LONDON (Reuters) - Plans for the controlled return of fans into U.K. sports stadiums from Oct. 1 are set to be postponed, senior cabinet minister Michael Gove said on Tuesday as new restrictions are brought in to tackle a second wave of COVID-19.
“It was the case that we were looking at a staged programme of more people returning, it wasn’t going to be the case that we were going to have stadiums thronged with fans,” Gove told BBC TV when asked if the Oct. 1 plan would go ahead.
“We’re looking at how we can for the moment pause that programme.
“We’ve been piloting some open air venues and we do want to be able in due course to allow people to return to watch football and other sporting events but it is the case that we just need to be cautious at the moment and I think a mass reopening at this stage wouldn’t be appropriate.”
The government had been planning to allow 25-33% capacities from Oct. 1, giving sports a funding boost after months of empty stadiums.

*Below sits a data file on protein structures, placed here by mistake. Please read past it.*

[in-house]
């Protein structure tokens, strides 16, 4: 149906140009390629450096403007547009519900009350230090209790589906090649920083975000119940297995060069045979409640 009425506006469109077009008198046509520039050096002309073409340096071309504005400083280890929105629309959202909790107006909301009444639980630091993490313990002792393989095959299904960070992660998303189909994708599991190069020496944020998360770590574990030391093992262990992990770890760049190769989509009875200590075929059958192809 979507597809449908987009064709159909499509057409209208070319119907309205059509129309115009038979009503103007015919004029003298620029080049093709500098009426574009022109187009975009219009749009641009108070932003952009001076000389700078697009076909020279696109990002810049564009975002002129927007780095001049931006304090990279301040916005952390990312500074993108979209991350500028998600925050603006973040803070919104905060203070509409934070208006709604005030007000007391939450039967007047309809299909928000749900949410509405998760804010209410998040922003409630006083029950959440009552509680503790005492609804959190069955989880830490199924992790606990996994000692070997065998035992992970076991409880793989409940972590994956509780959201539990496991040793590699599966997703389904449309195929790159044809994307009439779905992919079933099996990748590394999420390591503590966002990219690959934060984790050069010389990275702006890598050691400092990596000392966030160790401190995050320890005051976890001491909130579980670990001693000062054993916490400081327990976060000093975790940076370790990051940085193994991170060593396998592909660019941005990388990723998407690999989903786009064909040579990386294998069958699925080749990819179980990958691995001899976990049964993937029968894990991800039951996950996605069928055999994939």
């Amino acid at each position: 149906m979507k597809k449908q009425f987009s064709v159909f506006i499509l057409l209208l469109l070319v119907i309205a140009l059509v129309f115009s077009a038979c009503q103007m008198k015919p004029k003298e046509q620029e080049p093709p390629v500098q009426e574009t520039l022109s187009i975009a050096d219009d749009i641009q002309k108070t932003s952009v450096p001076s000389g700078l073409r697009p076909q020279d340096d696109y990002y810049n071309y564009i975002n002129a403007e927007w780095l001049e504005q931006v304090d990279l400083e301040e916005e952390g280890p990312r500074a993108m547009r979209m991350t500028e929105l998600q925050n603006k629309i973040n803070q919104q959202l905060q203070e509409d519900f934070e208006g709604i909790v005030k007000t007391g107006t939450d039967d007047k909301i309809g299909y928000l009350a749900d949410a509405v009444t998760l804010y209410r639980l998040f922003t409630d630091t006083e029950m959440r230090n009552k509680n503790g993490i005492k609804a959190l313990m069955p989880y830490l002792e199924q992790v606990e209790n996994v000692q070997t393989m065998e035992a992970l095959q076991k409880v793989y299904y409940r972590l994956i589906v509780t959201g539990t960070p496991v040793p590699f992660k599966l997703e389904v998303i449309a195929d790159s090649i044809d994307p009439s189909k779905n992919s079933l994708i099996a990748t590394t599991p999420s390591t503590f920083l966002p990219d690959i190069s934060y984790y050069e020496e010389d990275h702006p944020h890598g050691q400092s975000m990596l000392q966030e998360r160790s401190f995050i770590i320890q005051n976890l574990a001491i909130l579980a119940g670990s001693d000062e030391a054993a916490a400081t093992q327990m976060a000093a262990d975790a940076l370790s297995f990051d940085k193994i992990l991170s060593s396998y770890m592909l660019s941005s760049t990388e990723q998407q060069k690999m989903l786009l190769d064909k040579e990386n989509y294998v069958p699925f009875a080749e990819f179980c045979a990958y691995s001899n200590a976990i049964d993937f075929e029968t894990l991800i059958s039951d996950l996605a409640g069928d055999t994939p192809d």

Confirmation of the change of tack is expected to come later on Tuesday but local media reported sports’ governing bodies are resigned to it and are preparing a request for more financial help.
The Rugby Football Union had hoped to have around 20,000 fans at Twickenham for England’s game against the Barbarians on Oct. 25 but have now suspended ticket sales.
Although the risk of spreading the virus sitting at outdoor stadiums is considered relatively low, the bigger concern is the amount of time crowds will be close together travelling to and from events, and entering the stadiums and refreshment areas.
“The virus is less likely to spread outdoors than indoors but then again it’s in the nature of sporting events that there’s a lot of mingling,” Gove said.
“We also recognise that sport is a vital part of the life of this nation and we’re looking at everything that we can do to support our athletes, our great clubs through what will be a challenging time.”
Reporting by Guy Faulconbridge, Sarah Young and Mitch Phillips; editing by Michael Holden/Peter Rutherford
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